Bipartisan Campaign Reform Act - TROPICAL ESSAYS

Van Hollen cites the 2002 Bipartisan Candidate Reform Act (BCRA—see ) as applying in this instance.

Bipartisan Campaign Reform Act of 2002 - History …

Commission (Commission) is revising
its rules definingFederal election
activity (FEA) under the Federal
Election Campaign Act of 1971, as
amended (FECA). These final rules
modify the definitions ofget-out-the-
vote activity andvoter identification
consistent with the ruling of the U.S.
District Court for the District of
Columbia in v. The final
rules retain the definition ofvoter
registration activity that the
Commission promulgated in 2002, and
provide a fuller explanation of what this
term encompasses in response to the
district courts decision. The
Commission is also revising the
definition ofin connection with an
election in which a candidate for
Federal office appears on the ballot for
FEA purposes. Further information is
provided in the supplementary
information that follows.

McCain-Feingold Act: Campaign Finance Reform Law

Bipartisan Campaign Reform Act of
2002 (BCRA), Public Law No. 107
155, 116 Stat. 81 (2002), amended FECA
by adding a new term,Federal election
activity, to describe certain activities
that State, district, and local party

The case addresses limitations on so-called “soft money,” or contributions to a political party not designated specifically for supporting a single candidate, that were imposed by the Bipartisan Campaign Reform Act of 2002 (BCRA), often known as the McCain-Feingold law after its two Senate sponsors (see ).


SAGE Reference - Bipartisan Campaign Reform Act

The FEC bases its decision on the Bipartisan Campaign Reform Act of 2002 (McCain-Feingold—see ), and its restrictions on nonprofit groups such as CU using unregulated contributions to pay for “electioneering communications” to be shown within 60 days of a federal general election.

The Bipartisan Campaign Refom Act of 2002 | Public …

by Trevor Potter
This article is the first in a new series of articles on Campaign Finance Reform (CFR) that will be published in this magazine. With Election 2004, the Bipartisan Campaign Finance Reform Act of 2002 (BCRA) completed its first test. There have been positive outcomes, but there are further issues emerging on the way forward in CFR. They include the so-called 527s that saw considerable growth and activity in Election 2004 and, connected to the regulation of these 527s, the Federal Election Commission itself. Another urgent concern is the failing public funding system for presidential candidates.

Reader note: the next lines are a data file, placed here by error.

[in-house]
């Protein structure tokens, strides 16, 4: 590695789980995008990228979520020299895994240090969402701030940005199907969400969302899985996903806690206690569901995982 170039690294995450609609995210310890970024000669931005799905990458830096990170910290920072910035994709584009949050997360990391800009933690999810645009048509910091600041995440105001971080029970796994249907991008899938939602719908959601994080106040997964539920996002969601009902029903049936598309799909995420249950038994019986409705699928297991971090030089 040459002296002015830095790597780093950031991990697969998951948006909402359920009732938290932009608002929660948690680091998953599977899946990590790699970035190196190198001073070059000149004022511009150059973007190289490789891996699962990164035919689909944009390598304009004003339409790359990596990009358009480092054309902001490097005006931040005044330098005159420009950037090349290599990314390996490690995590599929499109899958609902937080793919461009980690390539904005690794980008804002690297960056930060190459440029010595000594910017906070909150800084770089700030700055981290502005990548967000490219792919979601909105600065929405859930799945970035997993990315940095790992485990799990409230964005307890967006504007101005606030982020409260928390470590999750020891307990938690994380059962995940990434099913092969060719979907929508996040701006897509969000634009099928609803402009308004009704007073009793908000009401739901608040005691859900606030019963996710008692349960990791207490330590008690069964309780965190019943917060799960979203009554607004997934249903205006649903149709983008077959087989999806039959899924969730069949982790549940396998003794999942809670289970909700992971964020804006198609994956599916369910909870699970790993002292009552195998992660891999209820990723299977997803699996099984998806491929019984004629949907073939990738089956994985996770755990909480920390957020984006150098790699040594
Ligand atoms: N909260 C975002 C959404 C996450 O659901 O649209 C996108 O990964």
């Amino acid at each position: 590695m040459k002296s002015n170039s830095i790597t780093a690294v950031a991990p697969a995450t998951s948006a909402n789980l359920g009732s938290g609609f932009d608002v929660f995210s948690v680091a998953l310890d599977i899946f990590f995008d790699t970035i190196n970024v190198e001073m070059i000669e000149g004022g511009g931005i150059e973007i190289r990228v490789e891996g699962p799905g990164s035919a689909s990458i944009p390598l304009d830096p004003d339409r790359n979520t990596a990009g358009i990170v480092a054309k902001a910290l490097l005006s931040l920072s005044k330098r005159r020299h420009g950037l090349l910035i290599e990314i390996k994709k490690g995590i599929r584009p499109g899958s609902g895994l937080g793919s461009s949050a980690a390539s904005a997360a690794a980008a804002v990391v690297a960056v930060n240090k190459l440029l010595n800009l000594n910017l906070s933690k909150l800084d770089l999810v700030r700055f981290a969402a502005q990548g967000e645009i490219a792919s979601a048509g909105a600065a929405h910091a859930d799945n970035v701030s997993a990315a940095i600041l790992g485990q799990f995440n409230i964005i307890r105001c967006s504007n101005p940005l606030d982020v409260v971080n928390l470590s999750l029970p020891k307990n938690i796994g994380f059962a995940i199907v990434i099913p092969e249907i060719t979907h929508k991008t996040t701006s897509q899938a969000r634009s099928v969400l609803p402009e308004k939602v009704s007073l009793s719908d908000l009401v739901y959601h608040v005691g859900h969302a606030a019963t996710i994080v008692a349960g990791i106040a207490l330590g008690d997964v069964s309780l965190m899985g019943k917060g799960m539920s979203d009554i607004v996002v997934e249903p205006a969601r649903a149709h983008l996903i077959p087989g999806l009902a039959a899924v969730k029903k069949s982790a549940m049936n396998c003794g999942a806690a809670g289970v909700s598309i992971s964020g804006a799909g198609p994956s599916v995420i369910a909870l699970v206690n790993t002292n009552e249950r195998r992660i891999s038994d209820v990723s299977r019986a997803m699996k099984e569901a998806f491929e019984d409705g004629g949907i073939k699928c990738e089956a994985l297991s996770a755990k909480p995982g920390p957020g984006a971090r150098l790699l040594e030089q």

Bipartisan Campaign Reform Act | Wiki | Everipedia

Senator McConnell (R-KY) delivered his final floor remarks about the Bipartisan Campaign Reform Act of 2002, also known as the McCain-Feingold Act.

Bipartisan Campaign Reform Act - Center for Public Integrity

The film, entitled , is considered by the Federal Election Commission (FEC) to be “electioneering,” or the communication of partisan political views, as opposed to a more objective documentary as CU claims.

Senator Mitch McConnell on Bipartisan Campaign Reform Act

by David B. Magleby, Kristina Gale, Betsey Gimbel Hawkins, and Richard Hawkins
In spite of the BCRA ban on party soft money, soft money managed to find its way back into the political system, mainly through “527” organizations. During the 2004 presidential and congressional campaigns we saw tremendous growth in the number of these groups, their fundraising and their electioneering activities. Shortly after the 2004 elections, bipartisan legislation to bring “527” organizations within campaign finance laws was introduced in the U.S. House and Senate.